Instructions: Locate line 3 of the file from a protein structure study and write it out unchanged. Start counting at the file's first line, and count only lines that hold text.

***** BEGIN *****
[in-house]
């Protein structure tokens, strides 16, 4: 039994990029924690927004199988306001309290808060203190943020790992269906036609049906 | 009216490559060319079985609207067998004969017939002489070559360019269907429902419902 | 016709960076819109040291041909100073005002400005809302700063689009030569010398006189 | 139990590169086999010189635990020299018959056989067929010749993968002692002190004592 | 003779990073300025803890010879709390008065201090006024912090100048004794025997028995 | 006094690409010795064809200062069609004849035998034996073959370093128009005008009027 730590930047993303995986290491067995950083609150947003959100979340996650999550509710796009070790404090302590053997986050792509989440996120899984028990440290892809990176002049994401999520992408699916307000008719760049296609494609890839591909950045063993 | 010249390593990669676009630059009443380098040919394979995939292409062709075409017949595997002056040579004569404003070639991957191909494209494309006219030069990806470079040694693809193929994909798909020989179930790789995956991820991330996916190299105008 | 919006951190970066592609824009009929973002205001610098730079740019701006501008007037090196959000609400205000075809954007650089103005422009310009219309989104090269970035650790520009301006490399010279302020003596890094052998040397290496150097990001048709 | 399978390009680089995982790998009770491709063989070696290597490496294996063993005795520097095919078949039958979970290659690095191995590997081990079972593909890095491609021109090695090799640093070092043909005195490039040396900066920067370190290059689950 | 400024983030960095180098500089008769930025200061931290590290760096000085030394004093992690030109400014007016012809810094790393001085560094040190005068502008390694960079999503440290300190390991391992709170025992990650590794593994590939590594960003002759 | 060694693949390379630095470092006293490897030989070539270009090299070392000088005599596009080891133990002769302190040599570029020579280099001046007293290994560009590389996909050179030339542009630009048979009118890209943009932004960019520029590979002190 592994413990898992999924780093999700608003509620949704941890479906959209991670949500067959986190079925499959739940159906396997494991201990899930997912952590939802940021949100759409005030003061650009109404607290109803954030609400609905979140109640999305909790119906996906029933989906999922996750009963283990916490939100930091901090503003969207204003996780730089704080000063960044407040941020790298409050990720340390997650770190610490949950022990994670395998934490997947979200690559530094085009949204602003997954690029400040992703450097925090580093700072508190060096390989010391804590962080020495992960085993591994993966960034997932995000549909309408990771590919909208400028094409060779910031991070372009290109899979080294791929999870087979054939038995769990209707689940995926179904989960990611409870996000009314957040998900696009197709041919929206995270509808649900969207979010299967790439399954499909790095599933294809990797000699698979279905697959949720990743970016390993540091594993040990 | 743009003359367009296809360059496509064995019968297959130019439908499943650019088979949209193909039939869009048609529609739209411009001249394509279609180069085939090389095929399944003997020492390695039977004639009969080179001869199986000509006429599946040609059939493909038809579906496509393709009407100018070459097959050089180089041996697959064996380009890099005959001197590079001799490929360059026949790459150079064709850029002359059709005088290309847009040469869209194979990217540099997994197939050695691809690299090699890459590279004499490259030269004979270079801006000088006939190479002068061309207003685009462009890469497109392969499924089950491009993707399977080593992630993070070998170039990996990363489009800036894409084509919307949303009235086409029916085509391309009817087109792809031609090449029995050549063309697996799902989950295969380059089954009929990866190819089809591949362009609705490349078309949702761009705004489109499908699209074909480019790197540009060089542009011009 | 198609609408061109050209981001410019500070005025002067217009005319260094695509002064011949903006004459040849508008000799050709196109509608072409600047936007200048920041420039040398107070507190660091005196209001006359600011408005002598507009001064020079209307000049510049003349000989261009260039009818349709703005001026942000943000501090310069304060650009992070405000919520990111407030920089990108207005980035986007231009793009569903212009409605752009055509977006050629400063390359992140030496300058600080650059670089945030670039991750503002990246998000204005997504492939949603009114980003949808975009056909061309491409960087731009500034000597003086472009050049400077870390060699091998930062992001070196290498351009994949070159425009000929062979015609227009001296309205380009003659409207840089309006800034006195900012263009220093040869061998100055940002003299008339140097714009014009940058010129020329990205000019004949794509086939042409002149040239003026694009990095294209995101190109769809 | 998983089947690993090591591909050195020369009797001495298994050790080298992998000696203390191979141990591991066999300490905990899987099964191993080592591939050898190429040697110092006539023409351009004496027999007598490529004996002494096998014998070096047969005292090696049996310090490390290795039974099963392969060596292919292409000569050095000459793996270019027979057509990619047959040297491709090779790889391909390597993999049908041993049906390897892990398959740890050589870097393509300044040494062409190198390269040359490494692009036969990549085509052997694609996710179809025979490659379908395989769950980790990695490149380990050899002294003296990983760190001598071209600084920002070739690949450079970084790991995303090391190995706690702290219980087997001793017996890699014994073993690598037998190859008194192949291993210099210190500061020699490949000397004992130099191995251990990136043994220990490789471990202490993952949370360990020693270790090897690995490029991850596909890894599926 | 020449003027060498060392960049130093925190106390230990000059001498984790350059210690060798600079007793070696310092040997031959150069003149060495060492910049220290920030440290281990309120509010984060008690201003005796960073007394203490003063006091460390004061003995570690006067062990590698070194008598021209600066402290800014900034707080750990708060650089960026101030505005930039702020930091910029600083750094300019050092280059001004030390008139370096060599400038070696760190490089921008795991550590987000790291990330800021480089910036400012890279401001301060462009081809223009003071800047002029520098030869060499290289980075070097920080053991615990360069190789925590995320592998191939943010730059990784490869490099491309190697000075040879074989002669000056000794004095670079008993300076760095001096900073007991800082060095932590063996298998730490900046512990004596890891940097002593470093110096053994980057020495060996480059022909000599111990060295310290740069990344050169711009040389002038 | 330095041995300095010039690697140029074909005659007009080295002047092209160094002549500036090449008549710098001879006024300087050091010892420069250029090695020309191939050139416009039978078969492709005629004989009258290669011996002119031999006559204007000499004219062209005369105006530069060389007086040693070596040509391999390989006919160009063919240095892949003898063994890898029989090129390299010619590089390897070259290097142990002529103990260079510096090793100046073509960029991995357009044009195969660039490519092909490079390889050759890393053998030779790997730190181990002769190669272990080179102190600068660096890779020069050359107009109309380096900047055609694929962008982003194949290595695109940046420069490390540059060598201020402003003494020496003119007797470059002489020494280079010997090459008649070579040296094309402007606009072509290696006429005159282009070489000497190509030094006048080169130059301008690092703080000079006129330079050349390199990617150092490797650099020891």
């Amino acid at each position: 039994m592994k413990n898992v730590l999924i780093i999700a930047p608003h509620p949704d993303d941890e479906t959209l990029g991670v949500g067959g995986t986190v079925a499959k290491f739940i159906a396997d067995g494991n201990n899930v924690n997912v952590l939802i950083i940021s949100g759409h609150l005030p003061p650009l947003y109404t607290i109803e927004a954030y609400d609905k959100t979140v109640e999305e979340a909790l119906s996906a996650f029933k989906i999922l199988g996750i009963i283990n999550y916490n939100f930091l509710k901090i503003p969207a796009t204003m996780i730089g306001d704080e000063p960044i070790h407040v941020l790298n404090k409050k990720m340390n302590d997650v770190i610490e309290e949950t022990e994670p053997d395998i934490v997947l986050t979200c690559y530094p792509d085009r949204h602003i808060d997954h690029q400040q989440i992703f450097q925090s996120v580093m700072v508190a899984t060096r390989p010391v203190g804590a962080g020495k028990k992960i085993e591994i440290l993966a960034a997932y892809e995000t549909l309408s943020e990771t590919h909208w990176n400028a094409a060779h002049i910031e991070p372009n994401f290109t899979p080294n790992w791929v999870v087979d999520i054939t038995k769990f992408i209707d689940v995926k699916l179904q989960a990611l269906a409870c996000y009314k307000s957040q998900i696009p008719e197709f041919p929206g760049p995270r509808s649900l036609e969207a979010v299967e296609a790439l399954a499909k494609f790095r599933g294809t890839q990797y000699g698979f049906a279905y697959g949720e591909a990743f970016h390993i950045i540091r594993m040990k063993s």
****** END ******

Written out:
């Amino acid at each position: 039994m592994k413990n898992v730590l999924i780093i999700a930047p608003h509620p949704d993303d941890e479906t959209l990029g991670v949500g067959g995986t986190v079925a499959k290491f739940i159906a396997d067995g494991n201990n899930v924690n997912v952590l939802i950083i940021s949100g759409h609150l005030p003061p650009l947003y109404t607290i109803e927004a954030y609400d609905k959100t979140v109640e999305e979340a909790l119906s996906a996650f029933k989906i999922l199988g996750i009963i283990n999550y916490n939100f930091l509710k901090i503003p969207a796009t204003m996780i730089g306001d704080e000063p960044i070790h407040v941020l790298n404090k409050k990720m340390n302590d997650v770190i610490e309290e949950t022990e994670p053997d395998i934490v997947l986050t979200c690559y530094p792509d085009r949204h602003i808060d997954h690029q400040q989440i992703f450097q925090s996120v580093m700072v508190a899984t060096r390989p010391v203190g804590a962080g020495k028990k992960i085993e591994i440290l993966a960034a997932y892809e995000t549909l309408s943020e990771t590919h909208w990176n400028a094409a060779h002049i910031e991070p372009n994401f290109t899979p080294n790992w791929v999870v087979d999520i054939t038995k769990f992408i209707d689940v995926k699916l179904q989960a990611l269906a409870c996000y009314k307000s957040q998900i696009p008719e197709f041919p929206g760049p995270r509808s649900l036609e969207a979010v299967e296609a790439l399954a499909k494609f790095r599933g294809t890839q990797y000699g698979f049906a279905y697959g949720e591909a990743f970016h390993i950045i540091r594993m040990k063993s």